Kings Of Broadway - 'Kings Of Broadway' Hot

Added by Central Electronic Brain     January 25, 2018    
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An enjoyable debut.

So far, 2017* has been a marvellous year for new releases, especially those coming from such reputable labels as Frontiers, AORHeaven, Escape et al. However, these releases do tend to possess pristine production and more saccharine than a Great British Bake Off convention. Therefore, it's occasionally nice to indulge in an album that is organic, with no frills, and that has a quintessential Rock 'n' Roll vibe to it. This debut from Italian Hard Rockers Kings Of Broadway is exactly that. It may not hit the spot immediately, but its edgy charm and no-nonsense execution will eventually inspire you to drum your fingers, tap your feet and maybe even singalong.

The idea for the band originated in 2011 from Aldo Lonobile (guitars), a much respected musician/composer on the Italian Metal scene; he's also the founder of Secret Sphere, Civilization One and Shadowspell (no, I've not heard of them either!). Here, Lonobile is joined by close friend Luca Cartasegna on drums, Ricky Messeri on guitar and JJ Andreone on bass. Completing the line-up, on vocals, is Tiziano Spigno who's delivery could take some getting used to. There is hardly an accent to be detected, however his gritty resonance took time to absorb at first, but overall it fits just right alongside the very in-your-face material on offer.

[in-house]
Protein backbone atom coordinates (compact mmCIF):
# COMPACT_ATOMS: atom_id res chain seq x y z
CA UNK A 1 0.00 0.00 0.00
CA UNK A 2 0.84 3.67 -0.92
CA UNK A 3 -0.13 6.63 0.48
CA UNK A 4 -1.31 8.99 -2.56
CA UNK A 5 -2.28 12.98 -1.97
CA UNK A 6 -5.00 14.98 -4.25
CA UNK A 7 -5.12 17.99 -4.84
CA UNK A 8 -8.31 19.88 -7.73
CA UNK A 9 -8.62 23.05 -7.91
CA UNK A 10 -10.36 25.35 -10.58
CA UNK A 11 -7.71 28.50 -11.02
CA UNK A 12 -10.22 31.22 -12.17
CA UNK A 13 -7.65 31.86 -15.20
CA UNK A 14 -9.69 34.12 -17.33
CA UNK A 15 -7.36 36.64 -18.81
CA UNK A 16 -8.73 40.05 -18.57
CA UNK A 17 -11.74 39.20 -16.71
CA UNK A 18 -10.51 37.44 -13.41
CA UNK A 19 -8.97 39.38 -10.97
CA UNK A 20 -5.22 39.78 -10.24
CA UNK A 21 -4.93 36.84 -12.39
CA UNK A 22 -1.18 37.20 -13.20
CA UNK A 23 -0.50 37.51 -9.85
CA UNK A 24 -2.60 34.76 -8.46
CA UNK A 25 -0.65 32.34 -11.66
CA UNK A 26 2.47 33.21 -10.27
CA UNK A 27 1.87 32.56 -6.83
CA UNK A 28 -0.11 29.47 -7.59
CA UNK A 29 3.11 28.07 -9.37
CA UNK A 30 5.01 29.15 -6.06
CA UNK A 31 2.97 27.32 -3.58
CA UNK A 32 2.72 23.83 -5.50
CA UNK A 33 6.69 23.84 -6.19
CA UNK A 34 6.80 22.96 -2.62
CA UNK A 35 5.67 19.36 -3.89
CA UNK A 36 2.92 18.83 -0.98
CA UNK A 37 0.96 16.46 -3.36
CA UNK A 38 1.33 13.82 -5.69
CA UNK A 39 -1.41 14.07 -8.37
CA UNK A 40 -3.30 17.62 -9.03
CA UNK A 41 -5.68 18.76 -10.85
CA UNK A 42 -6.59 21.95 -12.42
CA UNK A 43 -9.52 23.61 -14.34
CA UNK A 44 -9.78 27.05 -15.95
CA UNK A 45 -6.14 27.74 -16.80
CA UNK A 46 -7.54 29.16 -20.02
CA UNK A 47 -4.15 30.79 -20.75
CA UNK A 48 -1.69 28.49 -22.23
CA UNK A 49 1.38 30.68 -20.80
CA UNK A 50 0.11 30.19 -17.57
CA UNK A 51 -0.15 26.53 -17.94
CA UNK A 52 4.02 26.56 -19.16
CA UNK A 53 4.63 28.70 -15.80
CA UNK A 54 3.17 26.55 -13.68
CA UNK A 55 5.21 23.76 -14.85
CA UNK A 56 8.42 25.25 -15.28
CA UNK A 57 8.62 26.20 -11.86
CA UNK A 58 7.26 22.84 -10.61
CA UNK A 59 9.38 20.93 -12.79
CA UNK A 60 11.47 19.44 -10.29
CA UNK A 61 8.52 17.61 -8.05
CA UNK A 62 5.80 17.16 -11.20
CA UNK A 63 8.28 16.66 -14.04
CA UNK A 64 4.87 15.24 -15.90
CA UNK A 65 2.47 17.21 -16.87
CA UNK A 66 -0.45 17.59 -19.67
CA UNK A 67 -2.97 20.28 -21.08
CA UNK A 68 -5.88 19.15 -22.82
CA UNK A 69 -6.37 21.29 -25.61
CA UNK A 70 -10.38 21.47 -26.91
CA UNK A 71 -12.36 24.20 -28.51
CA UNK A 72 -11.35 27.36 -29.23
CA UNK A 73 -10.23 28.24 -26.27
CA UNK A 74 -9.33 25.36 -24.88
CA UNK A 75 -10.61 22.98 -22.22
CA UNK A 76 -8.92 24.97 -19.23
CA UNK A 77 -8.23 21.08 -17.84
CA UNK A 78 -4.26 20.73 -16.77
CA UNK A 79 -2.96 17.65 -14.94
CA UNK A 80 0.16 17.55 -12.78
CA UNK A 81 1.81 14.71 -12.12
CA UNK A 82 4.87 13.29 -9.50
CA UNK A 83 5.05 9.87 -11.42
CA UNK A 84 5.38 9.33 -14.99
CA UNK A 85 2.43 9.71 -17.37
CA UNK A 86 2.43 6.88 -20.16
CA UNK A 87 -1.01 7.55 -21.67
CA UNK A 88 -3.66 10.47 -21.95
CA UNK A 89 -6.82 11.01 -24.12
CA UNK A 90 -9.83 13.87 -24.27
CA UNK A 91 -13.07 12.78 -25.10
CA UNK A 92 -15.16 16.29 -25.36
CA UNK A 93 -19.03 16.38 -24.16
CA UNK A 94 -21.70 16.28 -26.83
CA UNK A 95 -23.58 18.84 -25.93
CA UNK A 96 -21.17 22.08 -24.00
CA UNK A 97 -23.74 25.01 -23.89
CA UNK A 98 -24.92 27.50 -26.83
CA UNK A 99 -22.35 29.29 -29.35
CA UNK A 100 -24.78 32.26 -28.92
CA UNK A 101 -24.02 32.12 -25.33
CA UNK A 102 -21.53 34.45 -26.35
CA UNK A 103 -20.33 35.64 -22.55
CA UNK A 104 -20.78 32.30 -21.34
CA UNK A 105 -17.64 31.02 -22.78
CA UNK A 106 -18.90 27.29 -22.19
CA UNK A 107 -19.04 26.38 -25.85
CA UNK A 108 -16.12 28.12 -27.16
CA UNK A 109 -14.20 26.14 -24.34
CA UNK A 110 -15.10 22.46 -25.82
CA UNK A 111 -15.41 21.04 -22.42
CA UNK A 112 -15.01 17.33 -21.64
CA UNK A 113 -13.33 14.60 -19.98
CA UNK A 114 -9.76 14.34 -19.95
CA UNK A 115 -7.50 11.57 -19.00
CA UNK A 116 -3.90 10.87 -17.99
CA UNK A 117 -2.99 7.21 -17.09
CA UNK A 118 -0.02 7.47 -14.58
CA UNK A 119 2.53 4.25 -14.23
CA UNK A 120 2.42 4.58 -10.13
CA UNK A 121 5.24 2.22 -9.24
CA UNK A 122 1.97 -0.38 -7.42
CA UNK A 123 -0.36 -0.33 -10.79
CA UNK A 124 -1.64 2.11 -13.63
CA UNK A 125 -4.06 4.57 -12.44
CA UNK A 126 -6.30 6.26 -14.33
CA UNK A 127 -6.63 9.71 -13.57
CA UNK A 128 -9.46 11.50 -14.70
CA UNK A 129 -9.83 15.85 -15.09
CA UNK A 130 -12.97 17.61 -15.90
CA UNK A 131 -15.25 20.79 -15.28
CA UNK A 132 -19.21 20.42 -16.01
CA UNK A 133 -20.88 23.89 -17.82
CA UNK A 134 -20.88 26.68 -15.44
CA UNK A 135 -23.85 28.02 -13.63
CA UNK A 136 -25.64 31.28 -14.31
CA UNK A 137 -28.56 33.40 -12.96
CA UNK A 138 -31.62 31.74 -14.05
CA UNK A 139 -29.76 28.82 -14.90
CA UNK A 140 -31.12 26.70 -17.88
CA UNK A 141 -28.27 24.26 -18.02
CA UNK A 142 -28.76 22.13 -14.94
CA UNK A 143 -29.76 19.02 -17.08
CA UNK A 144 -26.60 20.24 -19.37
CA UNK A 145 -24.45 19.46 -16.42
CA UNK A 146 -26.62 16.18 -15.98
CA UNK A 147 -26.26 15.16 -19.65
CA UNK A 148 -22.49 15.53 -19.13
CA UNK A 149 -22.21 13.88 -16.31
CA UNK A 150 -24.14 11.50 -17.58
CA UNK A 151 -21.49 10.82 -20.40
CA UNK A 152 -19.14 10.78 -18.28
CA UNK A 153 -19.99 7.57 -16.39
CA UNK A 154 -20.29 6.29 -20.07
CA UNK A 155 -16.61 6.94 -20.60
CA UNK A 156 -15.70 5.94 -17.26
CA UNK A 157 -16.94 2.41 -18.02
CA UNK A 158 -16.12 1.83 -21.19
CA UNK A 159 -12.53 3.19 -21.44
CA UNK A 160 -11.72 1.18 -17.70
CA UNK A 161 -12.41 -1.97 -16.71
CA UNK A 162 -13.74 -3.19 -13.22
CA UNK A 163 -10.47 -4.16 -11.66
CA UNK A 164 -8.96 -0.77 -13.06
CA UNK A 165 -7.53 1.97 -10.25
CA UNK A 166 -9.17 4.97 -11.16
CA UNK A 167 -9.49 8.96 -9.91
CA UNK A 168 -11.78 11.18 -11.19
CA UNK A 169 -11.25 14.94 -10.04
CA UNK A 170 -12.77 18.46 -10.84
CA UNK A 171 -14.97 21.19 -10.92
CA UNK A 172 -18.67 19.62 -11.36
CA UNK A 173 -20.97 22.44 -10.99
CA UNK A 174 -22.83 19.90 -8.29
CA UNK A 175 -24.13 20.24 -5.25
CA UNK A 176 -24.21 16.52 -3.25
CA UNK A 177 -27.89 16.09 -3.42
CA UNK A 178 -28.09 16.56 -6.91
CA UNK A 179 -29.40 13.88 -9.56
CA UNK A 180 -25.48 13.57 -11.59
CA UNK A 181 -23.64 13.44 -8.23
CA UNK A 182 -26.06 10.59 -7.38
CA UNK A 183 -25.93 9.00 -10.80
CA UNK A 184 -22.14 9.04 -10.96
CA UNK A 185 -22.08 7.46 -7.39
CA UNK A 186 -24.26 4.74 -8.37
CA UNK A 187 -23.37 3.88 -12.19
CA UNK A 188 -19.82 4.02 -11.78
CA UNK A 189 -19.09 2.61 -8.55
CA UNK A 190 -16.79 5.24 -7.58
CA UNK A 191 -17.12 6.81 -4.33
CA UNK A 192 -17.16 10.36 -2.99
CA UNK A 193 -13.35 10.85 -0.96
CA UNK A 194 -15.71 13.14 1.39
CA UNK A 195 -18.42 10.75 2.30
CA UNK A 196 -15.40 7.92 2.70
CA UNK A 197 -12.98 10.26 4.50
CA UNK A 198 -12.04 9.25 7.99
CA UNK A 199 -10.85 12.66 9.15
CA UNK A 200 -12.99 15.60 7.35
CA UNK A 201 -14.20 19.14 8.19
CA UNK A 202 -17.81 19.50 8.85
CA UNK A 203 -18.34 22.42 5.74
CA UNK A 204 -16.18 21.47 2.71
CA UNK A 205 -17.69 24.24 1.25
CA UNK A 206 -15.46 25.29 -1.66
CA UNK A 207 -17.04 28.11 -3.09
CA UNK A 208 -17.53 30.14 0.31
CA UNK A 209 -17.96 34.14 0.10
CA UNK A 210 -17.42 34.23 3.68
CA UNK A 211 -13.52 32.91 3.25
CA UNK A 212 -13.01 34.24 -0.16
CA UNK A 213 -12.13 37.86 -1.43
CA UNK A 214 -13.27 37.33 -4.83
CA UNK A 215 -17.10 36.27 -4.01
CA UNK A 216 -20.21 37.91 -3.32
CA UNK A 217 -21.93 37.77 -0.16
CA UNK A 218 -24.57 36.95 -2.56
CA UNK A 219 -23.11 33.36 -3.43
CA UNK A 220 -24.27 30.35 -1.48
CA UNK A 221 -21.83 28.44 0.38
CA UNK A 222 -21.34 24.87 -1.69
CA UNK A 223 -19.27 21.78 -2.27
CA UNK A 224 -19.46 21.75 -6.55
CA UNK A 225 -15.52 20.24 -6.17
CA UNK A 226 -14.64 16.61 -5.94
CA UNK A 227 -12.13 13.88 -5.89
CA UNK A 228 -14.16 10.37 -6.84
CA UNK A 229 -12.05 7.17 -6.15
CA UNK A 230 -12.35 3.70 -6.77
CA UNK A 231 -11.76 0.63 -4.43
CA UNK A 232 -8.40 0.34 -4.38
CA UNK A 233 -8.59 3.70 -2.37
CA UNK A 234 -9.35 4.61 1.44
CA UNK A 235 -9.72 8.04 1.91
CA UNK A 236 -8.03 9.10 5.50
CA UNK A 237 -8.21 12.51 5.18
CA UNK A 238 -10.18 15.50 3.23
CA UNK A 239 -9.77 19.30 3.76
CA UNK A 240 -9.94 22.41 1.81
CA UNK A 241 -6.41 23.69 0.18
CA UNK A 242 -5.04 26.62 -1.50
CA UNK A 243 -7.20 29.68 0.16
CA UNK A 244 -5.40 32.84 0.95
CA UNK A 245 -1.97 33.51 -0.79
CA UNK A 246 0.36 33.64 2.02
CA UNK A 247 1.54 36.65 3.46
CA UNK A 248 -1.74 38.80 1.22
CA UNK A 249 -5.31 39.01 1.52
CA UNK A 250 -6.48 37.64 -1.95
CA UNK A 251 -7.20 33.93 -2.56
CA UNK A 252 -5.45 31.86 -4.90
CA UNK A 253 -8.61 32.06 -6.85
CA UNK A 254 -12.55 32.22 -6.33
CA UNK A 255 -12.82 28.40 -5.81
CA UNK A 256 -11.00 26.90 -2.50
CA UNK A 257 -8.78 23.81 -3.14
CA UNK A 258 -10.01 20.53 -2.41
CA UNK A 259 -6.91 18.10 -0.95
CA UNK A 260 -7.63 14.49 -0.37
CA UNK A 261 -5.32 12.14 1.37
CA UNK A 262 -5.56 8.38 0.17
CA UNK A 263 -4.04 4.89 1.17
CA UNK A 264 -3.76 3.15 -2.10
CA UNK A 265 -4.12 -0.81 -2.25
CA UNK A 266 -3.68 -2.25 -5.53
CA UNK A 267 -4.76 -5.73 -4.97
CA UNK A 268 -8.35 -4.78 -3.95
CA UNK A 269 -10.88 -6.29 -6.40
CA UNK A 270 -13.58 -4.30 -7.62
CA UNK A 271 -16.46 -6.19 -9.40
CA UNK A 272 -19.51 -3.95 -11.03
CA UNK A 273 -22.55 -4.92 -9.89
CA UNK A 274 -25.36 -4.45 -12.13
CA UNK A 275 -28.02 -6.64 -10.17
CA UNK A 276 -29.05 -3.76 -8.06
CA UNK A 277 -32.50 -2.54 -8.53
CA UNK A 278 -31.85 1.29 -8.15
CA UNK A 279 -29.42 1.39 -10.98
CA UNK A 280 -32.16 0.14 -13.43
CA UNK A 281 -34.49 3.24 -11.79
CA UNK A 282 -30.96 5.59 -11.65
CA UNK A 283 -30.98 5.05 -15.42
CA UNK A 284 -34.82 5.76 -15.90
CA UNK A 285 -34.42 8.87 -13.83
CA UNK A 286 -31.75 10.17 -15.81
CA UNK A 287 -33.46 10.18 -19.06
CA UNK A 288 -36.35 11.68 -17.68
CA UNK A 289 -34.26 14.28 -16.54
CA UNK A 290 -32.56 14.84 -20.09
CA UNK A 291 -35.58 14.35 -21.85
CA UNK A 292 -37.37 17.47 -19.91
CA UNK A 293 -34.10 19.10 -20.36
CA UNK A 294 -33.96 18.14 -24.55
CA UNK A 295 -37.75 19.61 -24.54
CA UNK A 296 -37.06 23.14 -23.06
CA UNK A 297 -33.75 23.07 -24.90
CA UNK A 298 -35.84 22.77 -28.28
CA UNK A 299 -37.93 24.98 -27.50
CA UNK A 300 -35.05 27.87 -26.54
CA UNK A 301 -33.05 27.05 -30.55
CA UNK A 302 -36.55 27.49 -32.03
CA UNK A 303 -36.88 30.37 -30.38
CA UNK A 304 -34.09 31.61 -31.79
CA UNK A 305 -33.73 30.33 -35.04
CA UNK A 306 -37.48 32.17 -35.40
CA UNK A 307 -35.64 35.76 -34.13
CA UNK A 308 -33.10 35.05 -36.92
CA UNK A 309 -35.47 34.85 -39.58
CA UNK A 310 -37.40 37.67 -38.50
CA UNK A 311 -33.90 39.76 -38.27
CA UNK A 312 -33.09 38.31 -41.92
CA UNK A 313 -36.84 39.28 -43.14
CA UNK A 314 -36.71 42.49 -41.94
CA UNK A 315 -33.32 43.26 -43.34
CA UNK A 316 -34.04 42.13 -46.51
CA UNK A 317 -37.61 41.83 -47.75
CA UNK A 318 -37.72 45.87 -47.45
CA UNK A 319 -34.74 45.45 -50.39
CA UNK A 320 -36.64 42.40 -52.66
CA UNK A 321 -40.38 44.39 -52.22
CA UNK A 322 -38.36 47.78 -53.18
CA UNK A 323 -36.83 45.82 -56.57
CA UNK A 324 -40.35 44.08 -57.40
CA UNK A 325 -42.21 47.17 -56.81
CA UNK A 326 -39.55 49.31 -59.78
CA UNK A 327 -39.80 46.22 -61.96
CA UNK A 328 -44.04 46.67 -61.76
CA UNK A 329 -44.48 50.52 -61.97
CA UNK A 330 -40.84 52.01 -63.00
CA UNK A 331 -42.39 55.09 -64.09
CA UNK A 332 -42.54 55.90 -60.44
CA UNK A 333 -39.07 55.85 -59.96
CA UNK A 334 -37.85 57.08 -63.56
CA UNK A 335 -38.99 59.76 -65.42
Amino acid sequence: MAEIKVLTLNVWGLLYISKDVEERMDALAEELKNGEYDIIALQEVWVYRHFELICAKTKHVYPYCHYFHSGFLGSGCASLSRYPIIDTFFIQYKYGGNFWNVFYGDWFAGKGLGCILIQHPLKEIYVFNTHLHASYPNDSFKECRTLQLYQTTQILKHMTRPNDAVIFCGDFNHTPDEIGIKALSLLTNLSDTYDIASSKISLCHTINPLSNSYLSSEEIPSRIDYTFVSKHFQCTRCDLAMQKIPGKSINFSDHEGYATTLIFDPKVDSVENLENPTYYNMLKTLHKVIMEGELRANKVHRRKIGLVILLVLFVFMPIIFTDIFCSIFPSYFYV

Commencing with 'First Day Of My Life' this album hardly ever holds back. Andreone and Cartasegna provide an almost tribal rhythm section, and the brief but explosive guitar interplay from Lonobile and Messeri more than justify their presence. 'Berserk' and 'Shallow Ground' follow in similar fashion, whilst 'Quantum Leap' sees a slightly lighter side to Spigno's vocals. 'Iron Lady', 'Dancing On The Edge Of Time' and 'Hit The Ground' bring us back to full-throttle Rock 'n' Roll and, to be honest, after several spins I found myself enjoying the ride. There are a couple of slower numbers; 'Never Enough' has a commercial ambiance to it and 'Through It All' is the obligatory ballad, which is delivered with passion and aplomb. Album closer 'Counting Stars' (a One Republic cover) produces a left-field, slightly funky conclusion.

It may only be anecdotal, but as each year passes it appears that these minor European bands are beginning to close the gap on their illustrious peers. I just hope Kings Of Broadway hang around for a second album as the potential is certainly there on this enjoyable debut.

Dave Crompton

(* this review is from Fireworks Magazine #79)

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